Table of Contents
There is a difficulty in defining clear and present dangers which show symptoms that are incontrovertible. The threats associated with global warming are not as visible or as immediate as foreign troops on the border. Therefore, one important aspect of the policies is their exploration of ways in which the nature of risk and threat arising from global phenomena can be presented accurately, and yet simultaneously trigger an awareness of the need for action. The decidedly Cap and Trade history of the international political response to global environmental threats during the last 15 years is illuminating, for it shows both the difficulty of seeking immediate political action on the basis of an assessment of long-term possible threats, and the temptation of “short-circuiting” that frustration by exaggeration and oversimplification So, the main agreements that guide and stipulate Cap and Trade relations are the Kyoto Protocol, Garnaut Draft Report (in Australia), The European Union Emission Trading Scheme (for the EU countries), The New Zealand Emissions Trading Scheme (in New Zealand), and the Clean Air Act (in the USA) (Houghton 2005).
The Cap and Trade policies become very popular today as they permit increased pollution in some regions of the world. From public view, there are two ways of proceeding with this issue. Either one can ignore the “general will” or one can seek to shape it. In the first case, a decision will be taken that a situation is too serious, too complicated and too urgent to risk being taken to the process of public debate and, accordingly, by some form of diktat, actions will be taken in the planetary interest but not necessarily with public assent. This dictatorship would be more that of the philosopher-kings than of the mafia, for the source of legitimation offered would be that special knowledge gave special mandate. Merely to write such a prescription is to underline its deep unattractiveness. Actions taken from the “aristocracy of knowledge” are brittle. They are usually accepted only in contexts of generally agreed clear and present danger (Burney, 2010). Yet one quality shared by many of the planetary threats is that, unaddressed at an early stage, they can reach a point where action is unavoidable and must be draconian (Tietenberg, 2006).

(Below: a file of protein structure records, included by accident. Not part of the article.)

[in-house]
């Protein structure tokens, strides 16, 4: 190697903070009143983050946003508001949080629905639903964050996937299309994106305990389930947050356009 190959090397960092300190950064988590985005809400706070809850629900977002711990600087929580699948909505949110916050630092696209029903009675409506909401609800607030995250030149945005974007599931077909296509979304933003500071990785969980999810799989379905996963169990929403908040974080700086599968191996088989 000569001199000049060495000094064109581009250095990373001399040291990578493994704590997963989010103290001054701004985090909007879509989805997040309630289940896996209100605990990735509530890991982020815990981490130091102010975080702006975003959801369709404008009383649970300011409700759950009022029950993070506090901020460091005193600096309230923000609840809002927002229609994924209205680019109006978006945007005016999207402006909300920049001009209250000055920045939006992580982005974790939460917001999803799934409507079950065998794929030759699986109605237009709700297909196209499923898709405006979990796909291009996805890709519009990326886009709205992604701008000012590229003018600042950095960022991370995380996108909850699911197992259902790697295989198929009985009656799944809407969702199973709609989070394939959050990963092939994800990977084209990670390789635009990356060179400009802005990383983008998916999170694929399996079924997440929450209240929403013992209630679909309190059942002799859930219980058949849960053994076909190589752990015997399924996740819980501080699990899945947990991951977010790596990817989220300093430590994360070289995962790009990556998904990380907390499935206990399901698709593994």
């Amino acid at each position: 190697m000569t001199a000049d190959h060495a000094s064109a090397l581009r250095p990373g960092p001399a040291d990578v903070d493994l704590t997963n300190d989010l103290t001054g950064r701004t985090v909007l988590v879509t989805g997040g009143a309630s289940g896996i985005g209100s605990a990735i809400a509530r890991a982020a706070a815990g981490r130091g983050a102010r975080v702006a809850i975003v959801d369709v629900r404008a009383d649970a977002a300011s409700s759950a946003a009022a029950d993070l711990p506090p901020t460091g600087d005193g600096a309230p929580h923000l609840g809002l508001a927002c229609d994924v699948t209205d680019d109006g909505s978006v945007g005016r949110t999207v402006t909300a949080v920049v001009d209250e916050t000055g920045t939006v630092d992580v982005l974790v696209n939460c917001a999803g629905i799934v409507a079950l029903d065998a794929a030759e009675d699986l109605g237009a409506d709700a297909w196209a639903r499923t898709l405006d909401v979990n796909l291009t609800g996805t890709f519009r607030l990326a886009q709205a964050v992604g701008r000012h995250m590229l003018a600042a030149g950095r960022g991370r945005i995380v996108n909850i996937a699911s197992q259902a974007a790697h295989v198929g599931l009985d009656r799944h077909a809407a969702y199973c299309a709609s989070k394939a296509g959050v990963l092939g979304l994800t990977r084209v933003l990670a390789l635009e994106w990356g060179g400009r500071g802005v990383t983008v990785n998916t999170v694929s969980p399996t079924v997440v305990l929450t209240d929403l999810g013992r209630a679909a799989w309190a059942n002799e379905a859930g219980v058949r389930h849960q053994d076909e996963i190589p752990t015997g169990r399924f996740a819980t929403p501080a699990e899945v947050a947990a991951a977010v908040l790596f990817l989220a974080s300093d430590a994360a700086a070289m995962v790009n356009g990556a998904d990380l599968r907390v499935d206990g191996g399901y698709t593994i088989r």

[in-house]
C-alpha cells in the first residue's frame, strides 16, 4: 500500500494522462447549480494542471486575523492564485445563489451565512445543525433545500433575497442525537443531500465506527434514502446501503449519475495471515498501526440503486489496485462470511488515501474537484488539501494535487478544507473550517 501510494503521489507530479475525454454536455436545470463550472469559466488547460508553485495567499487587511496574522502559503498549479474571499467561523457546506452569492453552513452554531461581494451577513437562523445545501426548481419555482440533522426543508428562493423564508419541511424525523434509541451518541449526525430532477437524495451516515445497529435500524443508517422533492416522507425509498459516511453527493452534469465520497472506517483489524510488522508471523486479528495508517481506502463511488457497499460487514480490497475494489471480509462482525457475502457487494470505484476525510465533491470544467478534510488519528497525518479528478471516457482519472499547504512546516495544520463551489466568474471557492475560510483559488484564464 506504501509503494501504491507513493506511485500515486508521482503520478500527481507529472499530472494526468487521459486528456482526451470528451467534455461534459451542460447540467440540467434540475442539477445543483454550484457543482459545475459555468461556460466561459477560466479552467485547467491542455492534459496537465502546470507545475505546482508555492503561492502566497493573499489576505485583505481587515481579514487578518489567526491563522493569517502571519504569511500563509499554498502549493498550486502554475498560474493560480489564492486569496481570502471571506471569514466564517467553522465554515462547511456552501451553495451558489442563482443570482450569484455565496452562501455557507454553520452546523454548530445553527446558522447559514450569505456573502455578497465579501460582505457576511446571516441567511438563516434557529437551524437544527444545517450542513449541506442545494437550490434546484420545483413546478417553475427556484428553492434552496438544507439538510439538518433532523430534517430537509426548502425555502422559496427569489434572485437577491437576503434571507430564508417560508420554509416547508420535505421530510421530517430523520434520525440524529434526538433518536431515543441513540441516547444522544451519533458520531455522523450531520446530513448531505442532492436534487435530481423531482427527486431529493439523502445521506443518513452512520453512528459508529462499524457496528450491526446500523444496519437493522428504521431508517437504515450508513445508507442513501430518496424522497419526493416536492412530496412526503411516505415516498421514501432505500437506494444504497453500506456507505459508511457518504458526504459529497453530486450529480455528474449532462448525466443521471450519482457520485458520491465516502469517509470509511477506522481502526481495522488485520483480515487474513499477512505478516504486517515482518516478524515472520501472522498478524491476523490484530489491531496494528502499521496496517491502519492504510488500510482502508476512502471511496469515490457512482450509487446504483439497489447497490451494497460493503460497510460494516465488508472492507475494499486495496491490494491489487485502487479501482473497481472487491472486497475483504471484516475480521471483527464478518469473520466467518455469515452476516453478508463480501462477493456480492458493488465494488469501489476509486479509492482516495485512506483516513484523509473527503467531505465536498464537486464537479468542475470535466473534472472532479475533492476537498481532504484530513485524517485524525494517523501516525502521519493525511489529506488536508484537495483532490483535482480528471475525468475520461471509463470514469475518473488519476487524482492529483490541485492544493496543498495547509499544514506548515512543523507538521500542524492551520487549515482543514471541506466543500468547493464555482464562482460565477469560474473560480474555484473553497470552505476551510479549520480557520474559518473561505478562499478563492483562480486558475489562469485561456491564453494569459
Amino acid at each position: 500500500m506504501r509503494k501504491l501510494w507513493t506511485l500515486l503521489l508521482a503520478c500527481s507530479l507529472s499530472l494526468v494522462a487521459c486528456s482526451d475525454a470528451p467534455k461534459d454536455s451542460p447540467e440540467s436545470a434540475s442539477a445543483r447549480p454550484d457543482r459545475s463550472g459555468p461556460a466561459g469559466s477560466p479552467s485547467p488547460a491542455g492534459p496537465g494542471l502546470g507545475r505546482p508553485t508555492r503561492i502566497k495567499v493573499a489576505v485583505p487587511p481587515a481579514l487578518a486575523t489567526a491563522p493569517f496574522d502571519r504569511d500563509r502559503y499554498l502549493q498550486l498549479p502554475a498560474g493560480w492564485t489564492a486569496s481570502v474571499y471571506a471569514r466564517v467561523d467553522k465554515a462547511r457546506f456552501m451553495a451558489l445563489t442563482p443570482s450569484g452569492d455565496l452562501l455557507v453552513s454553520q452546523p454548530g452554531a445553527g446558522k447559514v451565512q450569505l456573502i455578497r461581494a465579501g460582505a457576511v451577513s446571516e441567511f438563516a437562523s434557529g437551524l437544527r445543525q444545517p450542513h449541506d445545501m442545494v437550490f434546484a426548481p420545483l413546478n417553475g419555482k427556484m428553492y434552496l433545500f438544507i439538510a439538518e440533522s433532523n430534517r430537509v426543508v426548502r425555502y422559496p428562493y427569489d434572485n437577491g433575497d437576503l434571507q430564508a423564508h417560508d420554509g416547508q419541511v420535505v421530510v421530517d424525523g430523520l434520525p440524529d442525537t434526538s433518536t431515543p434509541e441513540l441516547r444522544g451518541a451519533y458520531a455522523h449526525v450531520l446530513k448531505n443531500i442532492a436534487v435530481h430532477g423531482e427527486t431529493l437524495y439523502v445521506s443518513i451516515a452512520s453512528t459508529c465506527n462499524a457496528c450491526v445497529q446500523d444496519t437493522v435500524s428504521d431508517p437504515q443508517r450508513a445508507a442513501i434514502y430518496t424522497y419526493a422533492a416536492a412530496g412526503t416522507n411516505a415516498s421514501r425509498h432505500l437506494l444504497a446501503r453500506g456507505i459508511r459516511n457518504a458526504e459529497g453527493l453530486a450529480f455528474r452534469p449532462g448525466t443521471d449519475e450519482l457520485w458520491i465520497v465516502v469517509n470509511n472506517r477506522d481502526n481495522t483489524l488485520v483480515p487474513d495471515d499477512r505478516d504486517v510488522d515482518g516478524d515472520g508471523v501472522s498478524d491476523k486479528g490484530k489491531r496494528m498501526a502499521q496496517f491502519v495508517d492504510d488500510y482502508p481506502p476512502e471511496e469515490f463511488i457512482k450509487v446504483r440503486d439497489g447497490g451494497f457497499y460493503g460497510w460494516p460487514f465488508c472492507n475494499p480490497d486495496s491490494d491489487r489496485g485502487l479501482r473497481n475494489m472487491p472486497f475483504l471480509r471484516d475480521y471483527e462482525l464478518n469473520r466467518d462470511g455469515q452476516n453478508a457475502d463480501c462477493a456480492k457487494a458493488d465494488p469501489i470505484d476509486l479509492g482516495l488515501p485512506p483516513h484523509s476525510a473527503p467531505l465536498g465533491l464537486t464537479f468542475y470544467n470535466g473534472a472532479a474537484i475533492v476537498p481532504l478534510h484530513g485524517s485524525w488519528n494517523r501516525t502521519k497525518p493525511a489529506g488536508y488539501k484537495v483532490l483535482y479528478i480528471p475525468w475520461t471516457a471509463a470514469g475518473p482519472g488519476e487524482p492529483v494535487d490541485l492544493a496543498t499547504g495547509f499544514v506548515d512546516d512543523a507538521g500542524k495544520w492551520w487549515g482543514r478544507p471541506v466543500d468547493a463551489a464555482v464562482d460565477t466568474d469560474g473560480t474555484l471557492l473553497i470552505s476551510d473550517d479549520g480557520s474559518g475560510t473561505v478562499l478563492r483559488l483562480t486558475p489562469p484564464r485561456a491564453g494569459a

The method of achieving a Cap and Trade mandate is, of course, often used already for some of the issues discussed. It is where a government acts on the international stage—the forum is the large international conference at which leaders claim to hear, or to articulate, a general will upon which they then act by treaty. Thus at the global level, the national programs of action which were put in place in many countries after signature of the Climate Change Convention agreed at the Rio Earth Summit in 1992 followed this route. That example is in itself salutary for, while some countries have achieved reductions in carbon emissions, others manifestly have not and there is no power to ensure compliance. Another more familiar form of delegated authority is at the regional level, where nations routinely pool authority within, for example, the European Union. That, too, has demonstrable limits because of lack of powers to enforce compliance. The second form of direct mandate is the one which does produce political action more reliably (Houghton 2005).
The main countries “for” the Cap and Trade are developing countries including Japan, China, India, Mexico, etc, Examples of this already exist at both regional and global levels. At the regional level, the management of the so-called “mad cow disease” problem in some European countries is illuminating, showing the limitations on the ability of traditional political mechanisms to alleviate public fears (Burney, 2010). Step-by-step, what appeared to be reluctant measures were introduced after the extent of the problem had become publicly apparent, and with each further revelation public confidence eroded. Also at the regional level, fear has produced a patchy, reactive international response to the uncontrolled forest fires that swept South East Asia in 2005. At the global level, fear has undoubtedly propelled AIDS research. Noteworthy in all these cases is the fact that public fear typically shows itself in concentrated bursts rather than continuously. When a reluctant response of the power structure is driven in this way, equally sporadic effort may result (Houghton 2005).